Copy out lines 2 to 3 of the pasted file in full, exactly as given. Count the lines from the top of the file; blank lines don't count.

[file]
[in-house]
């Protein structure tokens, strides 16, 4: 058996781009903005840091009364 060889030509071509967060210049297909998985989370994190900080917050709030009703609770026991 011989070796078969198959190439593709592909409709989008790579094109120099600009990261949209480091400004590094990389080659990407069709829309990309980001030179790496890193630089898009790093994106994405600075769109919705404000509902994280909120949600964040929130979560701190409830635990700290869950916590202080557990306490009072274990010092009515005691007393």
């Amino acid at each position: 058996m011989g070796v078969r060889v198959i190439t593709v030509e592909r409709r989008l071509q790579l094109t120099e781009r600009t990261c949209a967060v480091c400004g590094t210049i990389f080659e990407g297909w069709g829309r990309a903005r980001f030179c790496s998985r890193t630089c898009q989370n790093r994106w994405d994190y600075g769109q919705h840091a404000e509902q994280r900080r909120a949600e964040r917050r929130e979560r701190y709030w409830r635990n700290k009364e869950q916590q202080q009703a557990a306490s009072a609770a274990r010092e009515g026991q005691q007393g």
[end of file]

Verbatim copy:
């Protein structure tokens, strides 16, 4: 058996781009903005840091009364 060889030509071509967060210049297909998985989370994190900080917050709030009703609770026991 011989070796078969198959190439593709592909409709989008790579094109120099600009990261949209480091400004590094990389080659990407069709829309990309980001030179790496890193630089898009790093994106994405600075769109919705404000509902994280909120949600964040929130979560701190409830635990700290869950916590202080557990306490009072274990010092009515005691007393």
């Amino acid at each position: 058996m011989g070796v078969r060889v198959i190439t593709v030509e592909r409709r989008l071509q790579l094109t120099e781009r600009t990261c949209a967060v480091c400004g590094t210049i990389f080659e990407g297909w069709g829309r990309a903005r980001f030179c790496s998985r890193t630089c898009q989370n790093r994106w994405d994190y600075g769109q919705h840091a404000e509902q994280r900080r909120a949600e964040r917050r929130e979560r701190y709030w409830r635990n700290k009364e869950q916590q202080q009703a557990a306490s009072a609770a274990r010092e009515g026991q005691q007393g």